Link Building Strategy #2: Promote Your Expertise There are several ways that you can use your organization’s expertise to promote your keywords and get links back to your website. When implementing any of the strategies below, make sure to look for potential stakeholders (media, non for profits, bloggers, etc.) which are in your niche area and are therefore sympathetic to your organization’s cause. These kinds of links are very powerful links because they come from websites or blogs with content that is similar to your site. It is not just a link from a media site or directory that covers every subject on the planet. Strategies: a. Offer Free Content—News, Syndication, Blogs: Look for niche publications specific to your field, and then offer to submit content. On a monthly basis, try to write a brief article about an issue your organization is facing or a social issue affecting your clients that is relevant to the interests of the publications you choose to reach out to. Track analytics on your website and blog to determine which topics most people read, share with others, or comment on; this can give you an idea of what topics are popular to your readers and what you should write about. Make it as easy as possible for these websites to use your content. If a publication uses your content, you can receive a link back to your organizations website. This strategy works well for both print and electronic publications. You may be able to find potential publications easily by just typing the subject matter that your organization deals with into a search engine and reviewing the results. In exchange for the free content that you provide for publication on their websites, they allow you to insert links within that content. Your goal should be to have at least 20‐50 sites that publish your content on a monthly schedule. To find blogs that focus on similar issues as your organization, go to http://weblogs.about.com/od/blogreferenceguide/tp/Blog‐ Search‐Engines.htm b. Forum Posting: There are online forums for many different topics. Spend 2‐3 hours researching appropriate forums for your organization. Start by identifying forums in your local community, such as a forum where residents of your town or city discuss local events or local issues and then work your way through broader communities and topics. Make a list of these forums on an excel spreadsheet and monitor what comments and questions come up that gave you an opportunity to answer back and promote your organization. For example, in an online forum for your community, someone may have asked about afterschool programs for children. If you are an afterschool program, you can reply and provide a link to your organization. By participating in relevant forums you can increase quality traffic to your website as well as improve your ranking in the search engines. Try to split this work among your staff by asking everyone to register with at least 4 different forums. NOTE: Make sure to follow forum guidelines. Most people in charge of monitoring forums are very savvy about identifying spam links and people who sign up to just promote their program. They will find you and deactivate your account if they see that you are just commenting only to put a link to your organization’s websites in the comments. When commenting, be impartial and do not always post a link to your site. If questions come up in the forum that do not directly pertain to your organization, but you know of resources or information that could help that person, then provide the information without trying to include a link back to your organization. The idea is to promote your organization, but also respect forum guidelines and be helpful to the people that are looking for information and assistance. Try to post regularly as well so that you earn reputation points. If possible, try to posts 2 times a day 12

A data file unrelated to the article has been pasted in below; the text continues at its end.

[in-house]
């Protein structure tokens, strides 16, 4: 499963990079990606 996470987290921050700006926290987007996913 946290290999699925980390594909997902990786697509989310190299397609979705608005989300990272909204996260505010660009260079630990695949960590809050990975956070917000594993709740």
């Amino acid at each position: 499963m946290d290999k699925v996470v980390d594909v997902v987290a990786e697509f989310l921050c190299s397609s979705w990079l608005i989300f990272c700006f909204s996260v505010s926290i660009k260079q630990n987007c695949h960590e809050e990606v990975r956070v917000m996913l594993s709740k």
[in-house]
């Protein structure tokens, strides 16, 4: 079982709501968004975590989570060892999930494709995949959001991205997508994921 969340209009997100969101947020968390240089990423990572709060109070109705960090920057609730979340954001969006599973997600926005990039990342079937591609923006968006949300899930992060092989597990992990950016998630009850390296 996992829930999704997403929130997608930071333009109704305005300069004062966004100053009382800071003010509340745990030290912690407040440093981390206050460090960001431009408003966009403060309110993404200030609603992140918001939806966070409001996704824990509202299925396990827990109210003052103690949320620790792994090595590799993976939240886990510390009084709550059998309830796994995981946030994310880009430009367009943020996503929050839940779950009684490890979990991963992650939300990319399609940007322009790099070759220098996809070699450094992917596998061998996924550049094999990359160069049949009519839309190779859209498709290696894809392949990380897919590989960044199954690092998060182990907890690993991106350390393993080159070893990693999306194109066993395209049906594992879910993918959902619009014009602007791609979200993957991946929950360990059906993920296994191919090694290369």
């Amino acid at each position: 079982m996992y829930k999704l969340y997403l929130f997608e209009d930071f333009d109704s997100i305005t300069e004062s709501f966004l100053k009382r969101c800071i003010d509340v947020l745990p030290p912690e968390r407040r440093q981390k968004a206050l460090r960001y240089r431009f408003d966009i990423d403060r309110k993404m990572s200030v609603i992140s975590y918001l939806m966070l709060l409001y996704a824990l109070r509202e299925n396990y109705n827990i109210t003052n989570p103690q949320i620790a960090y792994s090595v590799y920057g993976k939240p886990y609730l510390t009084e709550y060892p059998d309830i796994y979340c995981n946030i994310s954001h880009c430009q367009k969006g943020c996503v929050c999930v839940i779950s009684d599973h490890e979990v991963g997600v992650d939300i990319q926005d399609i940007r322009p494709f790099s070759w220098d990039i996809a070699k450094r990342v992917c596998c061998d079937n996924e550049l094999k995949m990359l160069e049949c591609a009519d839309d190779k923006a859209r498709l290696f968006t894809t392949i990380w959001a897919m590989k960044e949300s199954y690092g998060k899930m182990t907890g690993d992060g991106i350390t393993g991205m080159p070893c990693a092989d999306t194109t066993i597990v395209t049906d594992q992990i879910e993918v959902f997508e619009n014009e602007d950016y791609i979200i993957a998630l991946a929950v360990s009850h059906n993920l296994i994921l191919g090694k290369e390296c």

and start one thread a week. Anytime someone on your staff starts a thread they should email the URL to the rest of the staff so everyone can promote / bump each others threads. This will lead to more links and impressions. Tip: Use Google to Search for Posting Opportunities Here are steps to help you search for guest post opportunities in blogs or other websites: 1. Identify all the various ways people may use to invite guest bloggers (“Submit a guest post”, “Add blog post”, “Contribute to our site”, etc.); 2. Use the main terms or key words describing your topic; 3. Take advantage of wildcard (*) operator (to broaden your search while keeping it focused); 4. Use OR and ~ operators to better describe your niche; 5. Now connect all the previous steps into one search: “submit * guest post” ~topic 1 or topic area 2 So if you wanted to search for posting opportunities in websites and blogs dealing with child poverty and child hunger, you would put in the following search query on Google: “submit* guest post”~ child poverty or child hunger c. Participate in relevant online discussions: It seems like these days there is an online discussion for almost any topic you can think of. Most news sites, newspapers, and blogs now have comment sections where people can comment on any given story and discuss issues with other people who comment. Have your staff regularly scour the news or newspaper websites, blogs, and others websites which provide stories on topics relevant to your organization and comment on them. Make sure your staff make a list of all of the websites identified and make sure to document the topic and frequency of posting at those sites. When you comment you can include your name and the name of your organization or a link to the website in your signature line. Not only will this improve your search rankings but it will generate dialog on the issues your organization is actively concerned with, and can create a community of interest in your work. When commenting on blogs, remember that blog spam like forum spam is frowned upon, so make sure that your comments are on‐topic and relevant to the blog article. Two tips in one page; TIP we’re on a Whenever possible, try to have the sites that link to yours use your keywords in role! the link anchor text, rather than always using your URL or organization name. At the same time, when you are participating in online discussions or forums, make sure to regularly put a link to your organization using keywords in the anchor text. 13